Welcome to the New Year

Host: Lisa Wood/ AGP Indonesia
Written by: Lisa Wood – Traceability Manager, AGP.

As my deadline date to have my blogs in is here, I am sitting in an MLA conference, attempting to split my attention so as not to be overly late with my posts as well as keeping up with industry improvements in Indonesia.  Mind you, minor fail – limited internet connection; hopefully tomorrow I have better internet connection. 

Welcome . . .

What a year it has been, not only for us as Importers but for the Indonesian industry as well. It has been a time of expansion as well as tightening of belts. More Animal Welfare Officers and abattoir staff have been trained, while there has been a limited supply of cattle as we operate under Indonesian Government Import restrictions. This is not necessarily good for business, yet it has meant that we can ensure our practices are spot on for when the import numbers improve.

For us, this has meant that our feedlots have been well under capacity for most of the year. We have had to implement our own sales quotas in order to be able to supply limited head to our loyal customers. These downstream facilities have worked very hard to implement the ESCAS requirements quickly and the least we can do in return is to ensure they have a consistent supply of cattle. Admittedly, not the numbers the buyers have wanted, yet day in, day out, we have been able to supply some of what they wanted.

Our feedlot workers have had to learn more about calves and weaners as we comply with the Indonesian Government decree to breed cattle. They have known how to manage the odd one or two, yet this year it has increased to the hundreds – a very different scenario.

1-1 Feedlot weanersWeaners at the Feedlot.

They have also learnt about the care of dairy cattle as we have diversified our business. This has included learning about the dairy industry, and pasteurising milk.

One of the challenges of breeding is ‘how do we feed any orphans?’ A fact of animal husbandry is that sometimes there are losses – on both sides. As Brahmans are not great producers of milk, after trying surrogate Ma’s for feeding, we thought a few dairy cows might be the solution to the high cost of buying powdered milk.

1-2 Dairy calfCalves are always fed first. Any surplus milk is pasteurised for human milk sales.

We have had many guests come through to have a look at our feedlots and facilities, the highlight of which has been hosting Kristy O’Brian and Andrew Hyde with the production of their ‘Cattle Scars’ documentary: http://www.cattlescars.com.au/

Personally, I appreciate them trying to tell our story, and a small portion of the Indonesian story, at their own cost. I hope their reward is that a major network picks up their documentary and shares our story to a wider audience.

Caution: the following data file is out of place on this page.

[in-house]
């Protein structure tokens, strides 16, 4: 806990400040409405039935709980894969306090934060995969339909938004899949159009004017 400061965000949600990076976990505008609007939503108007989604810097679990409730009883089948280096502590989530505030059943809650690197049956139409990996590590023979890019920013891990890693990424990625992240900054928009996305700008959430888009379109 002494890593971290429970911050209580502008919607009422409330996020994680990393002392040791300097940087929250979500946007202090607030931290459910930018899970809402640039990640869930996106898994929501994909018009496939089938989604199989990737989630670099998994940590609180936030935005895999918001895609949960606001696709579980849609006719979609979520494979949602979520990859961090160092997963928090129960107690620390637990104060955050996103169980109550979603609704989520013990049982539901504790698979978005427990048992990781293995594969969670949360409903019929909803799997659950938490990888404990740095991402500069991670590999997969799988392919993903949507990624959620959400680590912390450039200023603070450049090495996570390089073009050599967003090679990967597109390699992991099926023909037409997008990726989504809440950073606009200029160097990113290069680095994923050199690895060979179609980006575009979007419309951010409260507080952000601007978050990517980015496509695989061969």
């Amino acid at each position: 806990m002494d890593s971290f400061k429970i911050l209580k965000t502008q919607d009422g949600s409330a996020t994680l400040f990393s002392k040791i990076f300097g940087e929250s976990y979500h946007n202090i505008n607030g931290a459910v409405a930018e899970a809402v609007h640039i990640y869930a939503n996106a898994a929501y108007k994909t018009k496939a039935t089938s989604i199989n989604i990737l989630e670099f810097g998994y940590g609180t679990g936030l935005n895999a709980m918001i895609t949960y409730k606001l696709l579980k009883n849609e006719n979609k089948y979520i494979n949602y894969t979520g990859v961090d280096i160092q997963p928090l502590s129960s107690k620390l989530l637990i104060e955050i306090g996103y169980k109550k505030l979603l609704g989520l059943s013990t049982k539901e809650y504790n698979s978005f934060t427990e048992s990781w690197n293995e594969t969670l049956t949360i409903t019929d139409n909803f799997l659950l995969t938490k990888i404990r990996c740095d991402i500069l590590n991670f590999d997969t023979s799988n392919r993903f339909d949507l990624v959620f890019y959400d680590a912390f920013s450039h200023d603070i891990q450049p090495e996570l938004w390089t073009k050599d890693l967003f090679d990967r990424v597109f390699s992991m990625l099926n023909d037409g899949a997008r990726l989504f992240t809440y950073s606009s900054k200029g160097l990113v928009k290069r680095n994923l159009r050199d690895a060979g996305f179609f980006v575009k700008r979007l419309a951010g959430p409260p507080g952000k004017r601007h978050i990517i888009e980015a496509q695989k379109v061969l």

1-3 Uni VisitorsUni of Adelaide and Queensland students at Way Laga.

Our research project ‘Cattle under Palms’ at Way Laga has also taken a different slant this year. The first focus found that “Yes, cattle can successfully breed on a base diet of waste palm leaves supplemented with a concentrate mix”. The vast majority of the girls had two calves and were pregnant with their third calf when we called an end to the project. This was a great result for a bit over two years project.

In February this year, we moved the girls back to the feedlot and moved some of our weaners from the feedlot to the Way Laga facility. This year we want to answer the question: ‘Can calves be successfully fattened on a base diet of waste palm leaves with a concentrate supplement?’ As we progress, the ration will be tweaked as required to ensure we are meeting the nutritional requirements of the calves.

1-4 Me with Way Laga CalvesGratuitous selfie with Way Laga born calves.

There has also been an ongoing change in the way Indonesian abattoirs are perceived. Previously they have simply been a ‘slaughter house’. Moving forward, they will focus on ‘processing’ as well. More on this in tomorrow’s post.

There are currently many changes underway in the Indonesian meat industry, including the interpretation of ‘what is Halal slaughter?’ as this can vary in different regions and is open to interpretation of the holy texts. Standards are being looked at and will be implemented.

The workers within ESCAS across the nation have started to demand this; they want a national standard to work to. They are tired of contradiction. My mind says “Good on them for finding the common ground”. The ‘fierce independent’ in me hopes that the Indonesian people can find this without duress from outside sources. The ‘realist’ in me knows that the answer needs to be reached ASAP.

All in all, I’m really happy to be working in Indonesia at this point in time. There is so much change and transformation happening. I asked one question at this conference, and it has opened up a huge discussion, fantastic. I’m really enjoying hearing what others have to say. With that, welcome, I’m going to focus on where I’m at right now and hope you enjoy the rest of my week’s posts.